Materials and methods
C57BL-6 mice were maintained at the Alfred Medical Research and Education Precinct Animal Centre according to institutional guidelines. OT-I and gBT-I were gifts from Dr F. Carbone (Walter and Eliza Hall Institute, Victoria, Australia). RelB–/– mice were a gift from Dr W. Li (Walter and Eliza Hall Institute). CD40L–/– mice were housed at the Walter and Eliza Hall Institute. TCRα–/– and RAG-1–/– mice were housed at the John Curtin School for Medical Research.
Anesthetized mice had a small scrotal incision made, and testes were tied-off with suture thread and removed with scissors. Sham-castrated mice received the incision, and the testes were exposed but not removed. Incisions were sealed with 9-mm autoclips (Becton Dickinson, Franklin Lakes, NJ).
The following antibodies were used in this study: anti-CD31 (MTS-12), MTS-15,14 MTS-10,15 anti-Ly51 (6C3; Pharmingen, Palo Alto, CA), anti-EpCAM (G8.8a; gift from Dr A. Farr), anti–I-A/I-E (M5/114.15.2; Pharmingen), anti–H-2Kb (AF6-88.5; Pharmingen), anti-CD40 (3/23; Pharmingen), anti-CD80 (IG10; gift from Dr D. Godfrey), anti-CD86 (GL1; Pharmingen) anti-CD45.2 (104; Pharmingen), anti-CD45 (30-F11; Pharmingen), anti-Ki67 (B56; Pharmingen), anti-BrdU (Pharmingen), rabbit anti-K5 (Covance, Berkeley, CA), anti-K8 (Troma-1; Developmental Studies Hybridoma Bank, Iowa City, IA). Secondary reagents were goat anti–rat IgG-FITC (Caltag, San Francisco, CA), rabbit anti–rat IgG-biotin (Vector, Burlingame, CA), and Streptavidin-CyChrome (Pharmingen).
Thymic stromal cell isolation by enzymatic digestion
Thymic stromal cells were isolated as described previously.14 Three adult or 10 embryonic thymi were pooled and digested in collagenase (Roche, Basel, Switzerland), then collagenase/dispase (Roche) and passed through 100-μm mesh to remove debris.
Immunofluorescent staining was performed as previously reported.14 Sample data from 1 × 104 CD45– cells were acquired on a FACScalibur (BD Biosciences, San Jose, CA) using up to 4 fluorescent channels and analyzed using CellQuest software (BD Biosciences). Where possible, propidium iodide was used to exclude dead cells.
Thymic stromal cell purification
Stromal cells were incubated with anti-CD45 microbeads (Miltenyi Biotec, Bergisch Gladbach, Germany) in fluorescence-activated cell sorting (FACS) buffer. CD45+ cells were depleted on an AutoMACS (Miltenyi Biotec) using the “Deplete_S” program. CD45– cells were stained and sorted on a FACSVantage (BD Biosciences) at fewer than 3 × 103 cells/second to greater than 95% purity. Thymic and splenic dendritic cells were purified for polymerase chain reaction (PCR) by sorting CD11chi/MHC IIhi stromal cells. For proliferation assays, CD11c+ cells were positively selected using AutoMACs beads to greater than 80% purity.
Purified stromal cell subsets were incubated with OVA257-264 or HSV gB498-505 at 37°C for 60 minutes, and then washed thoroughly. Stromal cells (10 000) were plated with 50 000 splenic T cells purified using the pan–T-cell isolation kit (Miltenyi Biotec) from OT-I or gBT-I mice in U-bottom plates. Cells were cultured for 72 hours, in the presence of 1 mCi (37 MBq) 3H-thymidine (Pierce, Rockford, IL) for the final 18 hours, and transferred onto filters on an Inotech cell harvester (Rockville, MA). Scintillant was added and filters were read on a beta-counter (Packard, Meriden, CT).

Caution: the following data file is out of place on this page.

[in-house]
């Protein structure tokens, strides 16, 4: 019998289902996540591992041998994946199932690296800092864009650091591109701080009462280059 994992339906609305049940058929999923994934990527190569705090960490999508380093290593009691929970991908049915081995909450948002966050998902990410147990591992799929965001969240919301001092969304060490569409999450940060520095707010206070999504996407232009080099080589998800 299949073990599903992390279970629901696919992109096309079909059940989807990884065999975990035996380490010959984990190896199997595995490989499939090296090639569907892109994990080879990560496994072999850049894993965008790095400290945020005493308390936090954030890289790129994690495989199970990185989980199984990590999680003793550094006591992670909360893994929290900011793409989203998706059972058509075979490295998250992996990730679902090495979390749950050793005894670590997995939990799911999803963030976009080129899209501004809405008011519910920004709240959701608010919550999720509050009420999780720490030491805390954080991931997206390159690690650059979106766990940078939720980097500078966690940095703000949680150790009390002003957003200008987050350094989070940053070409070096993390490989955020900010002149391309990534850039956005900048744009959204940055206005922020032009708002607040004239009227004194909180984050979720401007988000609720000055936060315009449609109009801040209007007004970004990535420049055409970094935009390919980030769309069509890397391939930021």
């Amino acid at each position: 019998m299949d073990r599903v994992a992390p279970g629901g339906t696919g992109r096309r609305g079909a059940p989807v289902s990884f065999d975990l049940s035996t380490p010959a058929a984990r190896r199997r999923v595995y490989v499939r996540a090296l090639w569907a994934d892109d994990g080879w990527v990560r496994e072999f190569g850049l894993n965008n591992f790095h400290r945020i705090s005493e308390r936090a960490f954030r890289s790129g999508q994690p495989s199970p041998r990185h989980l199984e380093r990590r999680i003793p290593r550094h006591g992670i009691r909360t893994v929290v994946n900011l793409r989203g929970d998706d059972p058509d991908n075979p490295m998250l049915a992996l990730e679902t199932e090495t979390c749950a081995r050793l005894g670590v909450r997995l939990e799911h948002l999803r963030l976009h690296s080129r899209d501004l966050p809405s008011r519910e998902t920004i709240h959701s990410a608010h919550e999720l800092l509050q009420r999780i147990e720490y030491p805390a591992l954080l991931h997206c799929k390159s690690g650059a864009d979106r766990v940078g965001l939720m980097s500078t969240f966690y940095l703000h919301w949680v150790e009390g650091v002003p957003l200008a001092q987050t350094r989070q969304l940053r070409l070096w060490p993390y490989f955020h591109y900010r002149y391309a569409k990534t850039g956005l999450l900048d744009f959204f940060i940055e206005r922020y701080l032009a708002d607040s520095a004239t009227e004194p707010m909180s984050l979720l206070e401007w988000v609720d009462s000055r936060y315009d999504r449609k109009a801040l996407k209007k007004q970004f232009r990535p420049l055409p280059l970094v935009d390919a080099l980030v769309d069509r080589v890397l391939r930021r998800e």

Cytospins and immunohistology
Purified stromal cells were cytospun, fixed, and stained according to Jenkinson et al.16 Immunohistology of mouse thymic cryosections was performed as described previously.14 Images were acquired on a Bio-Rad MRC 1024 confocal microscope, eqippped with a Nikon PlanApo 20×/0.75 numerical aperture objective (Nikon, Tokyo, Japan), with a 3-line Kr/Ar laser using the acquisition software LaserSharp v 3.2 (Bio-Rad, Hercules, CA) and analyzed using LaserSharp processing software.
Bromodeoxyuridine (BrdU) treatment and staining
Incorporation was initiated by intraperitoneal injection of BrdU (1 mg in PBS; Sigma, St Louis, MO) and maintained in drinking water (0.8 mg/mL BrdU). Thymic stromal cells were isolated and surface labeled, then fixed in 0.5% wt/vol paraformaldehyde (BDH Laboratory Supplies, Poole, United Kingdom), 0.01% Tween-20 (BDH Laboratory Supplies) in PBS overnight at 4°C. Cells were washed in PBS, recovered by centrifugation, and incubated in DNAse I (50 Kunitz; Roche) for 30 minutes at 37°C. After washing, cells were stained with FITC-conjugated anti-BrdU (BD Biosciences) for 1 hour at room temperature.
Cells were prepared and surface labeled as described previously. Samples were fixed and permeabilized using a Fix/Perm kit (BD Biosciences). After washing, cells were stained with FITC-conjugated anti-Ki67 for 30 minutes, then washed in preparation for flow cytometry.
Reverse transcriptase PCR